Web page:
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2014 Race & Pedagogy Conference Keynote & Spotlight Speakers: A Resource Guide: Winona LaDuke

2014 National Race & Pedagogy Conference



 This guide provides links to selected writings by conference speakers at the 2014 Race and Pedagogy Conference held on the campus of the University of Puget Sound.

Books in the Library's Collection

Winona LaDuke Video

TED Talk, Seeds of Our Ancestors, Seeds of Life

Winona LaDuke

Image source: Island Institute

Winona is an internationally renowned activist working on issues of sustainable development, renewable energy and food systems. She lives and works on the White Earth reservation in northern Minnesota. As Program Director of Honor the Earth, she works nationally and internationally on the issues of climate change, renewable energy, and environmental justice with Indigenous communities. In her own community, she is the founder of the White Earth Land Recovery Project, where she works to protect Indigenous plants and heritage foods from patenting and genetic engineering. A graduate of Harvard and Antioch Universities, LaDuke has written extensively on Native American and environmental issues. She is the author of five books, including Recovering the Sacred, All our Relations and a novel, Last Standing Woman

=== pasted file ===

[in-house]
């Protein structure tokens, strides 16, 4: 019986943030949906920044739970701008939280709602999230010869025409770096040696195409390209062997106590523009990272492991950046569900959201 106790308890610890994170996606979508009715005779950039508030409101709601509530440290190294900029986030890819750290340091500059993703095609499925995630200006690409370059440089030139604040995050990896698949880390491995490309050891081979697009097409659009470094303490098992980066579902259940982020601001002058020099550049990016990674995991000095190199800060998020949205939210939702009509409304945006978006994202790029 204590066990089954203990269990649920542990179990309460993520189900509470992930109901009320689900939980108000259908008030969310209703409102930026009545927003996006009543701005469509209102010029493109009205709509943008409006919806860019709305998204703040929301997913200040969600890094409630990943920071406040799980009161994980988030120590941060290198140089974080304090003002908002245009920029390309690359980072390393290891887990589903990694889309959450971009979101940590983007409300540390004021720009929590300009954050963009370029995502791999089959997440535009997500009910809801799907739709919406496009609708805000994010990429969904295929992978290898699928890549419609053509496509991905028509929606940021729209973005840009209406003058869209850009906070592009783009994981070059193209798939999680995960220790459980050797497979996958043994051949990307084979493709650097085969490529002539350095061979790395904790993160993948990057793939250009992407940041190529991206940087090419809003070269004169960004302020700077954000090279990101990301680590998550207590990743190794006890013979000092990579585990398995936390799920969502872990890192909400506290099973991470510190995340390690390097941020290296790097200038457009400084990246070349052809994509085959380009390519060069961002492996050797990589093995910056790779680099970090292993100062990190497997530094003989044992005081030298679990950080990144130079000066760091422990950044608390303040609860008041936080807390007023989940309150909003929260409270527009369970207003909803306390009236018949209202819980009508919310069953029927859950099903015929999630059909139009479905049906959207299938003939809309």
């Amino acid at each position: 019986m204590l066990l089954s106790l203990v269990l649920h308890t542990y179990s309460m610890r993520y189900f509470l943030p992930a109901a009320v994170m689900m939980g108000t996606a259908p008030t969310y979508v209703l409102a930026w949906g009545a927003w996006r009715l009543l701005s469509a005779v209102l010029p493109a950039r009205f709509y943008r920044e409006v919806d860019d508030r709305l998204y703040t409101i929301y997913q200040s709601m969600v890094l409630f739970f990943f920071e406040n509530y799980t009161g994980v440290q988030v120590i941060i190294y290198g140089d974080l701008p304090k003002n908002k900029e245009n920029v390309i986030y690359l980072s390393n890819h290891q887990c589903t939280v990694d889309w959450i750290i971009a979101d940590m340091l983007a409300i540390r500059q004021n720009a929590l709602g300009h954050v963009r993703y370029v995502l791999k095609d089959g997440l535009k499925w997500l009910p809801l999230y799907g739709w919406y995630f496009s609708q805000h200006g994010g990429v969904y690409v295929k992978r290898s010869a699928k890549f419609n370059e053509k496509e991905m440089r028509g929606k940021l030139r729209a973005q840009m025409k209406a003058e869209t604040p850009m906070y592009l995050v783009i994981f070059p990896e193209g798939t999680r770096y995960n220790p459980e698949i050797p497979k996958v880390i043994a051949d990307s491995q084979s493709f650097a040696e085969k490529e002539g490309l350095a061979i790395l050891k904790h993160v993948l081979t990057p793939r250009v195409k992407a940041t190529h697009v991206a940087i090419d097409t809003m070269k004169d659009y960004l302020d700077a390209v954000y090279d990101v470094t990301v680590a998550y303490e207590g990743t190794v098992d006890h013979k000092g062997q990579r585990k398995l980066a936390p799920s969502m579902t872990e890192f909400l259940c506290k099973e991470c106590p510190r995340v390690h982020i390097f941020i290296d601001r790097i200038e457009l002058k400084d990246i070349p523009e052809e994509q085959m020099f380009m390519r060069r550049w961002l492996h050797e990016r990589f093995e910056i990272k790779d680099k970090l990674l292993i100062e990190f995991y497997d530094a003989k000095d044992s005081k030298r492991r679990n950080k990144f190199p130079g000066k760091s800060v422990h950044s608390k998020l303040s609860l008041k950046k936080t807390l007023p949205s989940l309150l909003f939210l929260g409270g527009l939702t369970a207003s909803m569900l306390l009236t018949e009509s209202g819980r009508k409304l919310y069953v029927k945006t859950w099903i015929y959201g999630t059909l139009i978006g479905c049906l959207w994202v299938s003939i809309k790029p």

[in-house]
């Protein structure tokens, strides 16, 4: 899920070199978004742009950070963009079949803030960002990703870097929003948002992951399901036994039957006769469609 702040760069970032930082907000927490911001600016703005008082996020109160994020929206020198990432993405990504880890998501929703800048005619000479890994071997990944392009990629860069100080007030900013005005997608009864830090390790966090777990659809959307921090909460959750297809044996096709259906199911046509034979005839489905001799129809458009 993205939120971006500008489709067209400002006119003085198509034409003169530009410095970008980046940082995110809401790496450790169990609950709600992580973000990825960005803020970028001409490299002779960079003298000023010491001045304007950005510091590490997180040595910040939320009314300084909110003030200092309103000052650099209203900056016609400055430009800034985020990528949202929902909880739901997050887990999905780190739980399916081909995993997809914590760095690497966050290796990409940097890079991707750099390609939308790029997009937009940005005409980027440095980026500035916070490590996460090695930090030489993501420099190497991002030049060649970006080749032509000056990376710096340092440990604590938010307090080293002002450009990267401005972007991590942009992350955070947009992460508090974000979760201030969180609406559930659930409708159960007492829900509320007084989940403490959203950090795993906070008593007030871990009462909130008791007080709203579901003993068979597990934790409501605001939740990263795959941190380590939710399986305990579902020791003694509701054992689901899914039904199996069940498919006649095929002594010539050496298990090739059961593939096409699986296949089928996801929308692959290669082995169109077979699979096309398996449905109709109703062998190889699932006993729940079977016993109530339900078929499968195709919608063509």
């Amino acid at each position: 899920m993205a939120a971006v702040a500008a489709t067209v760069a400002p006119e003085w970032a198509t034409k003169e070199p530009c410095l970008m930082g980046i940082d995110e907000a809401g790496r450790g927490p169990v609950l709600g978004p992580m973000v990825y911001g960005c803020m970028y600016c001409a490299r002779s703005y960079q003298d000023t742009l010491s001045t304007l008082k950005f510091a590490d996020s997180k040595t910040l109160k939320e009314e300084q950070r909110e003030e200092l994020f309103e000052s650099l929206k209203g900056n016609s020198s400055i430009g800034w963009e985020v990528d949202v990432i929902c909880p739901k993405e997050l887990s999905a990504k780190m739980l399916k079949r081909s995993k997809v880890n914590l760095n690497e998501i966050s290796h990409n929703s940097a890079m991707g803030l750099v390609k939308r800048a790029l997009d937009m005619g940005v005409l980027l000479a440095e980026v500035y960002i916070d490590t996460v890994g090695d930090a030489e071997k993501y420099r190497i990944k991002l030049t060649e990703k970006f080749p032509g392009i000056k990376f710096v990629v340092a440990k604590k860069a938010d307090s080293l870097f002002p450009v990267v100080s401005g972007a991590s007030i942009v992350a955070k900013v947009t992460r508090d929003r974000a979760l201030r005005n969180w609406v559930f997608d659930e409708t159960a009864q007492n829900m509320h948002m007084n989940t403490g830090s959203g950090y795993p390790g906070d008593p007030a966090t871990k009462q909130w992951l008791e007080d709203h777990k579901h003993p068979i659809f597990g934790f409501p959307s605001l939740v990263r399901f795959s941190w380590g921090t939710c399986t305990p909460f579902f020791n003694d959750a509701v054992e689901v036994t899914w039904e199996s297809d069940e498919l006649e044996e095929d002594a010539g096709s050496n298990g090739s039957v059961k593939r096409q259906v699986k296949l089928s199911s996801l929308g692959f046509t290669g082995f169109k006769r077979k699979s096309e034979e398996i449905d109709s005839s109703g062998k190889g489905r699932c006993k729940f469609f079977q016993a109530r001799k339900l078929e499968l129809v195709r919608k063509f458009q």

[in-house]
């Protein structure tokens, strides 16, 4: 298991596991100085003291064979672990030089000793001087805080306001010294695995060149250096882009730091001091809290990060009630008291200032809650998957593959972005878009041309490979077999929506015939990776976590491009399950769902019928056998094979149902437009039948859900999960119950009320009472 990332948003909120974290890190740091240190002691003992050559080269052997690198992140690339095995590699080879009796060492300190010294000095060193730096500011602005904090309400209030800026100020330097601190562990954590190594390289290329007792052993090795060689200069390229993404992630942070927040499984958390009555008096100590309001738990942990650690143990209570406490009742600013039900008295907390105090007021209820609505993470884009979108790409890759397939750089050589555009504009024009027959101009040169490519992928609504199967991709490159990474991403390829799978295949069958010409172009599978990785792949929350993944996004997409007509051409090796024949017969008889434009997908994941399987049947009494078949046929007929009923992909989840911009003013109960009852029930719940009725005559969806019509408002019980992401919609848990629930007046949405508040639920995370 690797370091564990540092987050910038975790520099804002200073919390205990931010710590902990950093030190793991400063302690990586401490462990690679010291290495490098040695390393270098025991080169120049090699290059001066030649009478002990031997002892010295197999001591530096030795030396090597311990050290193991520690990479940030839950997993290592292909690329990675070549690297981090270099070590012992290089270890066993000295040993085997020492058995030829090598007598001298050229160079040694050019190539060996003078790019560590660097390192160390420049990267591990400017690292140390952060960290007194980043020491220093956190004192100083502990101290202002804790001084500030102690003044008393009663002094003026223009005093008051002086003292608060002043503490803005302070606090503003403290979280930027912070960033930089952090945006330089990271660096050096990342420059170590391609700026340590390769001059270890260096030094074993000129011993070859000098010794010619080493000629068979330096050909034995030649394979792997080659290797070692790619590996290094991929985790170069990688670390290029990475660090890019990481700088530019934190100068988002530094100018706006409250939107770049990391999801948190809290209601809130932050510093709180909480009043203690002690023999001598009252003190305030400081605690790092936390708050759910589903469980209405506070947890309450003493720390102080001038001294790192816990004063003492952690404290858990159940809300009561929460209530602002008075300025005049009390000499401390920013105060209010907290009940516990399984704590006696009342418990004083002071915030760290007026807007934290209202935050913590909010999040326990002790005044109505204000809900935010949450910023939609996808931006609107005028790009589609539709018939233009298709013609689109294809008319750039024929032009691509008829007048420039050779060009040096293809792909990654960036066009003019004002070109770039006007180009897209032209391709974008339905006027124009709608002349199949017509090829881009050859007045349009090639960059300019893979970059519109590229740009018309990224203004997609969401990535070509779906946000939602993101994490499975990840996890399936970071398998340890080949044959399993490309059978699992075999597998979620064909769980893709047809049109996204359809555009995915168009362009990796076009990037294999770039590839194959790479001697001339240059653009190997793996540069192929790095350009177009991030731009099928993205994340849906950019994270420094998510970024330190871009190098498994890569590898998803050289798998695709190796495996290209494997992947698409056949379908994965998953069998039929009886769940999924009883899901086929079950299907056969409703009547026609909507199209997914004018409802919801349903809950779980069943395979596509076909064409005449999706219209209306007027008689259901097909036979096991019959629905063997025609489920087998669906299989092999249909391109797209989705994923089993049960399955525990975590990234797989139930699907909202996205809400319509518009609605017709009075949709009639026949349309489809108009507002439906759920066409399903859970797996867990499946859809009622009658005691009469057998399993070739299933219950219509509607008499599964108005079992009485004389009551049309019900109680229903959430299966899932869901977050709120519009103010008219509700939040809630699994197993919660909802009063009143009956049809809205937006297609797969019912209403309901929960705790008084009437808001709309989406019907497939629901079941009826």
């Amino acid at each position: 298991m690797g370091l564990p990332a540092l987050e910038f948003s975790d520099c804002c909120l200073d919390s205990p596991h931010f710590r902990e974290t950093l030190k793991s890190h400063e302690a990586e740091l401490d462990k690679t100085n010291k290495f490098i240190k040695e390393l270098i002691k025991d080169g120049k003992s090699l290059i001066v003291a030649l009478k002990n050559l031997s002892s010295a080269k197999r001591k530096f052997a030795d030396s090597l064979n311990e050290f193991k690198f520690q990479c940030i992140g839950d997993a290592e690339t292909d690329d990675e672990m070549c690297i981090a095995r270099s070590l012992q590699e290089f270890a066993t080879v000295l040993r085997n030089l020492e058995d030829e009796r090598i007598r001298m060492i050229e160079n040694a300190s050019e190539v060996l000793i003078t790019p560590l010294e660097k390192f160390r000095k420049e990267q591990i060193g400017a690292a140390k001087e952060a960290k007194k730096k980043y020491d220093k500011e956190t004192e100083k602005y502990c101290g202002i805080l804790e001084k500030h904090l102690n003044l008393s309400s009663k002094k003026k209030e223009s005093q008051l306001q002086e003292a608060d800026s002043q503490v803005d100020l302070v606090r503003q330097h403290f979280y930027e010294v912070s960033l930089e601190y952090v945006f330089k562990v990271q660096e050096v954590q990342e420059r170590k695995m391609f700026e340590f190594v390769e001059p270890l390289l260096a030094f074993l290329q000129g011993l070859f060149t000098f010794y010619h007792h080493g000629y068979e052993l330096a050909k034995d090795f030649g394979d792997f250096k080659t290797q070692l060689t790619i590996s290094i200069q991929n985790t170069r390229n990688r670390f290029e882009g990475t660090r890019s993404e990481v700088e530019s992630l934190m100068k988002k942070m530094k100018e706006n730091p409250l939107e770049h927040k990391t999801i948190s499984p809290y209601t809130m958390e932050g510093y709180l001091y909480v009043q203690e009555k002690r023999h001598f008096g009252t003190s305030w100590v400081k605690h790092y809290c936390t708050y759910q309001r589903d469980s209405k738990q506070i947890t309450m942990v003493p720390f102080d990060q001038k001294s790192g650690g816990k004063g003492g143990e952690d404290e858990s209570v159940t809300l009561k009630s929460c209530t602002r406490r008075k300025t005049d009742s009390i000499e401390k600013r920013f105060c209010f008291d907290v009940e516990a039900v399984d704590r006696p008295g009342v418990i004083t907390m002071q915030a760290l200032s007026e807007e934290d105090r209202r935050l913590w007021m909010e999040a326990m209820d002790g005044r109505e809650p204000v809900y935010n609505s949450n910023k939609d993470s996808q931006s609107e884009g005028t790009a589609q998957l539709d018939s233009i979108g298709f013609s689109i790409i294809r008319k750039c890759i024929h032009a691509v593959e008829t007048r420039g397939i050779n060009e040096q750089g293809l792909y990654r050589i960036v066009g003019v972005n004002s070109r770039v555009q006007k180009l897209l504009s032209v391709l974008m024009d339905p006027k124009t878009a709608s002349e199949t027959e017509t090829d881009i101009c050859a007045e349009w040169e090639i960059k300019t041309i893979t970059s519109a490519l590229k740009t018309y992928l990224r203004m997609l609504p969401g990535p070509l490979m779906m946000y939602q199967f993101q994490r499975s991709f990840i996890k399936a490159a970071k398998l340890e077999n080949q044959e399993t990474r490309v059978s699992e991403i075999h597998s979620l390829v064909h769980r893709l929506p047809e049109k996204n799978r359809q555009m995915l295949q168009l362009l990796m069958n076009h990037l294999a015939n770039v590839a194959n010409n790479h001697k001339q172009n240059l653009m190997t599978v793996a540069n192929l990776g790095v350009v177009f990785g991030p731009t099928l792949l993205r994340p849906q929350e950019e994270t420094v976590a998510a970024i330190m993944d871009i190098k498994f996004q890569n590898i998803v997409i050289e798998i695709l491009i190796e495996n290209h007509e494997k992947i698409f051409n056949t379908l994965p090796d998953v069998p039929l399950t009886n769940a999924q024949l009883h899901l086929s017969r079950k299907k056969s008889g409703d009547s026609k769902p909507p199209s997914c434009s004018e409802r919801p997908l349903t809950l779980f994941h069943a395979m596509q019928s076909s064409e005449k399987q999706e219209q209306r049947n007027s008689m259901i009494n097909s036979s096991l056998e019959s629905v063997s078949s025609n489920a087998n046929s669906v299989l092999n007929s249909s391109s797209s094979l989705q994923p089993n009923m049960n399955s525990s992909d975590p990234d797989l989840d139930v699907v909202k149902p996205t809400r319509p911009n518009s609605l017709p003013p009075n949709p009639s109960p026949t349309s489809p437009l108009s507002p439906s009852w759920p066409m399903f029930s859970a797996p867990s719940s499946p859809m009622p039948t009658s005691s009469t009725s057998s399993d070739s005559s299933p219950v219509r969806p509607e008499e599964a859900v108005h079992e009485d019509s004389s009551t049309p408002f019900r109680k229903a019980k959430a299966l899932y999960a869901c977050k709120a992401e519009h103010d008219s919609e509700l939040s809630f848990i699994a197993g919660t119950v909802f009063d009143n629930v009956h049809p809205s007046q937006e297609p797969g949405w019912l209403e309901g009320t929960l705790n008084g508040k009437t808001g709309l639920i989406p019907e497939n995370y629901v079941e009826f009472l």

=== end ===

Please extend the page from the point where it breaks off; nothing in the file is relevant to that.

Selected Articles

"Alaska: Oil And The Natives. (Cover Story)." Earth Island Journal 18.3 (2003): 30.

"Anishinaabe Prophecy: Communities Must Choose the Green Path for Food, Energy." Tribal College Journal 2008: 60.

"The Dumping Ground." Multinational Monitor 25.11 (2004): 21-23

"Our Bodies, Our Communities And Our Self-Determination." Canadian Dimension 30.1 (1996): 8.

"The Salt Woman And The Coal Mine." Sierra 87.6 (2002): 44

"Sex, Sea Turtles, And The Seri." Earth Island Journal 21.1 (2006): 40-41.

"Solar Self-Reliance." Mother Earth News 206 (2004): 90-95.

"Under The Wild Rice Moon: A Clash Of Cultures And Corporate Economies." Native Peoples Magazine 14.6 (2001): 42-45.

"Wild Rice: Anishinaabeg Protect Their Unique Treasure." Native Americas 21.2 (2004): 41-45

"The Wind That Blows Over Our Ancestors." Earth Island Journal 16.3 (2001): 28.

Contact Information

This page was developed by Lori Ricigliano, Associate Director for Information & Access Services.